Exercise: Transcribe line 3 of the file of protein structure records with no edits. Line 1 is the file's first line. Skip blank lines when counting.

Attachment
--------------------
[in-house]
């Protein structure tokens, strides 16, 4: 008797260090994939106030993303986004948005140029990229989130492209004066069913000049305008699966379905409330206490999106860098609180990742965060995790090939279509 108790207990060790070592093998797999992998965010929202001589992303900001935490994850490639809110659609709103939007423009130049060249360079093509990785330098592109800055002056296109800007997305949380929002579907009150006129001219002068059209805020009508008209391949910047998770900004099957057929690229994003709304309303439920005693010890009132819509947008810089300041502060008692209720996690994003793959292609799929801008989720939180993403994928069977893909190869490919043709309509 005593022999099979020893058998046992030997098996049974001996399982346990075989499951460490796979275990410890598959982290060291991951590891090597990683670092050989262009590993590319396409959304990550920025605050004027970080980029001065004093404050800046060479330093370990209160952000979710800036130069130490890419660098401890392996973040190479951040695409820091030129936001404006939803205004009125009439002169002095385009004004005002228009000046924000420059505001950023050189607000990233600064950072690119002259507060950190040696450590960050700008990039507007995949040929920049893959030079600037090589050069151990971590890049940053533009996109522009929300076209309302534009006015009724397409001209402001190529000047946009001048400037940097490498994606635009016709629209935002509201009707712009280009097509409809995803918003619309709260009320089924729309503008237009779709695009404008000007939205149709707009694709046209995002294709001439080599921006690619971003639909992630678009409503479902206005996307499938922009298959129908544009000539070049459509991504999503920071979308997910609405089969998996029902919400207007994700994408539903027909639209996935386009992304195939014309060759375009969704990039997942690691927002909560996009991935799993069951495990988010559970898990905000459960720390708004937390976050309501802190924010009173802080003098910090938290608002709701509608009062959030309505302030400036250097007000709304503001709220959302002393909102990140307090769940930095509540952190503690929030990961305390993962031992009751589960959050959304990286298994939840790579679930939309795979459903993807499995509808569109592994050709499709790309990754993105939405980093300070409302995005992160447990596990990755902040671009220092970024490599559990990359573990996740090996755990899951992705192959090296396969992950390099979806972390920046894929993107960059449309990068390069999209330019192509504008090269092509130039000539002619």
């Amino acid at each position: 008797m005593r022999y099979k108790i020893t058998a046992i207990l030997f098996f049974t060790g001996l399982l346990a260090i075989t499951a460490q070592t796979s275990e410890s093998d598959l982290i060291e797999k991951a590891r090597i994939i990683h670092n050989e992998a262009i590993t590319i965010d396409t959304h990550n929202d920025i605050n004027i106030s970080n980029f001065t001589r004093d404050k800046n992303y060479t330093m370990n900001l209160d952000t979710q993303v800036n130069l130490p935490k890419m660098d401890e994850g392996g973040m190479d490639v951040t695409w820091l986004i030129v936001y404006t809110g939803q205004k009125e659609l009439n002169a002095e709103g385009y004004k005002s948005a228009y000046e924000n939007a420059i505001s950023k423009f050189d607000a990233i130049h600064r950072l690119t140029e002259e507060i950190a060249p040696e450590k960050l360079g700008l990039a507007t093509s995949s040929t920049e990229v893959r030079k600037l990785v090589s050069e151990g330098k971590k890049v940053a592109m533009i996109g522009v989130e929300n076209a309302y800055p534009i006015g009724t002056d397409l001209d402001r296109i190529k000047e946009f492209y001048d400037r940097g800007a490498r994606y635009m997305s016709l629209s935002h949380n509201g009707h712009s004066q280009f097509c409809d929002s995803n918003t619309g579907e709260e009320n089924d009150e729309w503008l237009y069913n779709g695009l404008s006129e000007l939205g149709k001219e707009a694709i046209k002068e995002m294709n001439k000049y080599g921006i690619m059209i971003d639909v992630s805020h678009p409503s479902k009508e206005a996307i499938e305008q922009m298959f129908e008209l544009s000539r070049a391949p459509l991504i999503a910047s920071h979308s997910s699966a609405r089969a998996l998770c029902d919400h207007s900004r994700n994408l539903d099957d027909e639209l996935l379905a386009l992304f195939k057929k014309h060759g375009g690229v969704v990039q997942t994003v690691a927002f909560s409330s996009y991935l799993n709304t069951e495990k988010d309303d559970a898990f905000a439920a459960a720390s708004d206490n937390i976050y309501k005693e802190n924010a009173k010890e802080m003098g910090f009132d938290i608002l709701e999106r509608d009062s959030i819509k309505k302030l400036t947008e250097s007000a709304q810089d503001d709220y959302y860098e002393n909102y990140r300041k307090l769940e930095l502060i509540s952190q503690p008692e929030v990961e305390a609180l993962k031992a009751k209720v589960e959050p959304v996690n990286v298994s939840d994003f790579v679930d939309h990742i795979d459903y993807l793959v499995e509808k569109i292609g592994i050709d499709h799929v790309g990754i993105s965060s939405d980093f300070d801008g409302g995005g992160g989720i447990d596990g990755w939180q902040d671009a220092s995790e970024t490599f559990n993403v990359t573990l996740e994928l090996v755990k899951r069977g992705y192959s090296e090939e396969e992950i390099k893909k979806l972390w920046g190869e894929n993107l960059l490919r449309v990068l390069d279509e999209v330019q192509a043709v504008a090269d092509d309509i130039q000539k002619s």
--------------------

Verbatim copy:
């Amino acid at each position: 008797m005593r022999y099979k108790i020893t058998a046992i207990l030997f098996f049974t060790g001996l399982l346990a260090i075989t499951a460490q070592t796979s275990e410890s093998d598959l982290i060291e797999k991951a590891r090597i994939i990683h670092n050989e992998a262009i590993t590319i965010d396409t959304h990550n929202d920025i605050n004027i106030s970080n980029f001065t001589r004093d404050k800046n992303y060479t330093m370990n900001l209160d952000t979710q993303v800036n130069l130490p935490k890419m660098d401890e994850g392996g973040m190479d490639v951040t695409w820091l986004i030129v936001y404006t809110g939803q205004k009125e659609l009439n002169a002095e709103g385009y004004k005002s948005a228009y000046e924000n939007a420059i505001s950023k423009f050189d607000a990233i130049h600064r950072l690119t140029e002259e507060i950190a060249p040696e450590k960050l360079g700008l990039a507007t093509s995949s040929t920049e990229v893959r030079k600037l990785v090589s050069e151990g330098k971590k890049v940053a592109m533009i996109g522009v989130e929300n076209a309302y800055p534009i006015g009724t002056d397409l001209d402001r296109i190529k000047e946009f492209y001048d400037r940097g800007a490498r994606y635009m997305s016709l629209s935002h949380n509201g009707h712009s004066q280009f097509c409809d929002s995803n918003t619309g579907e709260e009320n089924d009150e729309w503008l237009y069913n779709g695009l404008s006129e000007l939205g149709k001219e707009a694709i046209k002068e995002m294709n001439k000049y080599g921006i690619m059209i971003d639909v992630s805020h678009p409503s479902k009508e206005a996307i499938e305008q922009m298959f129908e008209l544009s000539r070049a391949p459509l991504i999503a910047s920071h979308s997910s699966a609405r089969a998996l998770c029902d919400h207007s900004r994700n994408l539903d099957d027909e639209l996935l379905a386009l992304f195939k057929k014309h060759g375009g690229v969704v990039q997942t994003v690691a927002f909560s409330s996009y991935l799993n709304t069951e495990k988010d309303d559970a898990f905000a439920a459960a720390s708004d206490n937390i976050y309501k005693e802190n924010a009173k010890e802080m003098g910090f009132d938290i608002l709701e999106r509608d009062s959030i819509k309505k302030l400036t947008e250097s007000a709304q810089d503001d709220y959302y860098e002393n909102y990140r300041k307090l769940e930095l502060i509540s952190q503690p008692e929030v990961e305390a609180l993962k031992a009751k209720v589960e959050p959304v996690n990286v298994s939840d994003f790579v679930d939309h990742i795979d459903y993807l793959v499995e509808k569109i292609g592994i050709d499709h799929v790309g990754i993105s965060s939405d980093f300070d801008g409302g995005g992160g989720i447990d596990g990755w939180q902040d671009a220092s995790e970024t490599f559990n993403v990359t573990l996740e994928l090996v755990k899951r069977g992705y192959s090296e090939e396969e992950i390099k893909k979806l972390w920046g190869e894929n993107l960059l490919r449309v990068l390069d279509e999209v330019q192509a043709v504008a090269d092509d309509i130039q000539k002619s």